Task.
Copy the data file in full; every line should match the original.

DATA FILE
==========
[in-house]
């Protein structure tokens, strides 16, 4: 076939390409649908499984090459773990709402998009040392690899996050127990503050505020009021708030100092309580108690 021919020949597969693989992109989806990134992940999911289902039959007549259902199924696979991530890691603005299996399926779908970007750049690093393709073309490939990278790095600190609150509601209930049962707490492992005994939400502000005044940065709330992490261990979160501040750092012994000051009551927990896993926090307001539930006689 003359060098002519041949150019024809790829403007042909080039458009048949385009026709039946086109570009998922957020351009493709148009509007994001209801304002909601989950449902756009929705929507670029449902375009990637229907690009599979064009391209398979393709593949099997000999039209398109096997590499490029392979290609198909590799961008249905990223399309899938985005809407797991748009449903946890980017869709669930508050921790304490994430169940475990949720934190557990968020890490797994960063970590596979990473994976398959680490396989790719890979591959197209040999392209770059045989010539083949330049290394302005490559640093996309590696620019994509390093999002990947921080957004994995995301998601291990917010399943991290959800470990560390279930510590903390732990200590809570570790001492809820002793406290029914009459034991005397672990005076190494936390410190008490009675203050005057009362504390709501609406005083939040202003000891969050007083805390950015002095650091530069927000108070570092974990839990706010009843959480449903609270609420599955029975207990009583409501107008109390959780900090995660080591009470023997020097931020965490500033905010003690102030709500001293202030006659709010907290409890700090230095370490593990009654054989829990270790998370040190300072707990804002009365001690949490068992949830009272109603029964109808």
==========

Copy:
[in-house]
């Protein structure tokens, strides 16, 4: 076939390409649908499984090459773990709402998009040392690899996050127990503050505020009021708030100092309580108690 021919020949597969693989992109989806990134992940999911289902039959007549259902199924696979991530890691603005299996399926779908970007750049690093393709073309490939990278790095600190609150509601209930049962707490492992005994939400502000005044940065709330992490261990979160501040750092012994000051009551927990896993926090307001539930006689 003359060098002519041949150019024809790829403007042909080039458009048949385009026709039946086109570009998922957020351009493709148009509007994001209801304002909601989950449902756009929705929507670029449902375009990637229907690009599979064009391209398979393709593949099997000999039209398109096997590499490029392979290609198909590799961008249905990223399309899938985005809407797991748009449903946890980017869709669930508050921790304490994430169940475990949720934190557990968020890490797994960063970590596979990473994976398959680490396989790719890979591959197209040999392209770059045989010539083949330049290394302005490559640093996309590696620019994509390093999002990947921080957004994995995301998601291990917010399943991290959800470990560390279930510590903390732990200590809570570790001492809820002793406290029914009459034991005397672990005076190494936390410190008490009675203050005057009362504390709501609406005083939040202003000891969050007083805390950015002095650091530069927000108070570092974990839990706010009843959480449903609270609420599955029975207990009583409501107008109390959780900090995660080591009470023997020097931020965490500033905010003690102030709500001293202030006659709010907290409890700090230095370490593990009654054989829990270790998370040190300072707990804002009365001690949490068992949830009272109603029964109808």